Just before Glen was born, Brother Tom, who was breast fed, became very colicky. For the first year of Glen’s bottle fed life, he got fed and put down in the playpen or crib or on the rug. Years later, Mother admitted how glad she was that Glen was a good baby and did not require much attention, since Brother Tom required so much attention. That was a matter of opinion.
All Glen knew was Father had the kind of job where he brought work home and worked at his papers all night. Father was not the kind to hug and hold in any case. And with Mother, first being disappointed that Glen was not her girl and then needing to focus so much time and energy on Brother Tom, Glen was easy to ignore. After a year of that, Brother Tom grew out of the colic. He began on solid food, but by then the pattern and habits were set. Glen was the neglected disappointment.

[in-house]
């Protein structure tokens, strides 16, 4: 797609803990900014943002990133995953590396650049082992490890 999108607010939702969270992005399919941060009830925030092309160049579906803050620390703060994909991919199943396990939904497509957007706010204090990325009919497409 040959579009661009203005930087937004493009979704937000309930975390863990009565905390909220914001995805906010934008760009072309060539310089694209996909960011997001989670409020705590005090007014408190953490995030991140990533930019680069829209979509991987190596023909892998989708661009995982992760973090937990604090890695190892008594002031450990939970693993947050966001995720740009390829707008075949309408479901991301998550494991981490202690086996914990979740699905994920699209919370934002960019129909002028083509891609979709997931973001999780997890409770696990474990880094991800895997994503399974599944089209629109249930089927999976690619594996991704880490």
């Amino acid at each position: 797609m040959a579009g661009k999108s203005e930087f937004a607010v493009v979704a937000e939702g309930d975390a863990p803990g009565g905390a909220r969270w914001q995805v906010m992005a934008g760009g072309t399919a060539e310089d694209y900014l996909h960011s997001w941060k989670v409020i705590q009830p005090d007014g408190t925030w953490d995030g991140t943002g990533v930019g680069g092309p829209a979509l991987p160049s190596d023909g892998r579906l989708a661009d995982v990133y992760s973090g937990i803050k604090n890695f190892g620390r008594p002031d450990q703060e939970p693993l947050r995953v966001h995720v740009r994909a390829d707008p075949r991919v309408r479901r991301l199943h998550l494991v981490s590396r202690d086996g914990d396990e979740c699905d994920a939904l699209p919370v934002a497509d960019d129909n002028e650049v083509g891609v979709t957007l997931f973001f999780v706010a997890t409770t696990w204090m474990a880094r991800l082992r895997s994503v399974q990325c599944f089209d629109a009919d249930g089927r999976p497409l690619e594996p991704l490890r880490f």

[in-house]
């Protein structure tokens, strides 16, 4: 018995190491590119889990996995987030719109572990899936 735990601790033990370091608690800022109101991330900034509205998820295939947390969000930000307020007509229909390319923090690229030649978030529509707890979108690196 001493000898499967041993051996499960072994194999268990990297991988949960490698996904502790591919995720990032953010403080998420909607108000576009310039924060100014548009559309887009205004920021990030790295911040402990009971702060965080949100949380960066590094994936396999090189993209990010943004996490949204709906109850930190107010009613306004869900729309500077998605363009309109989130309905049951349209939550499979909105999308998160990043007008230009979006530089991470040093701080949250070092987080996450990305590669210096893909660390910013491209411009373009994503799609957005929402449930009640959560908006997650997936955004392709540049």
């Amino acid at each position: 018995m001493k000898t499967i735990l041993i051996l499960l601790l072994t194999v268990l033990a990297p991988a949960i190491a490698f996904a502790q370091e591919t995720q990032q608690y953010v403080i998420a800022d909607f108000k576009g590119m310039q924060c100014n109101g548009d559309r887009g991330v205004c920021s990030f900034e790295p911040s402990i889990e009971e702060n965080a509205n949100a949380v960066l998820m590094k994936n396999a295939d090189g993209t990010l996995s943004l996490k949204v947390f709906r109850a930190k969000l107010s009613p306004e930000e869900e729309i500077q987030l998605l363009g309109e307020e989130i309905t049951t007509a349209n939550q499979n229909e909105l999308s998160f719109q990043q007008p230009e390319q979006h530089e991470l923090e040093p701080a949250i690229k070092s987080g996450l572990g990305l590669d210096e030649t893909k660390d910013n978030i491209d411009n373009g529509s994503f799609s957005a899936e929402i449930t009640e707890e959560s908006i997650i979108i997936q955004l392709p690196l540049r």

For Glen, it was not as bad as you might think. Yes, a baby needs attention. It is how they learn to bond with their mother and father, and then with siblings and finally with the larger world. True, Glen has always been stunted in his ability to make connections and form attachments, but it was not a total loss because so very often Glen was not there. He was wandering and wondering about things like Crusading for Christ.
Glen looked out from the cliffs over the endless sea, and that was enough. The cliffs were called creativity, and Glen spent considerable time in the grotto between the great pillar stones of inspiration and imagination. There was a third pillar at his back, but he could never quite grasp its name. Often, Glen stayed and slept in the cave above, the artist’s alcove, and from there he could look out to where the water met the sky and listen to the waves crash on the beach far below.
Most often, there was no one around to disturb his tranquility. In those times he drew pictures in the chalk-stone, not yet having the words. Sometimes he let the daylight shadows form shapes on the walls and ceiling. Sometimes he watched the dancing sparkles of light that fell on the pools of water that collected in the grotto during the night. And at night, he watched the stars sparkle in the same way across the darkened sky.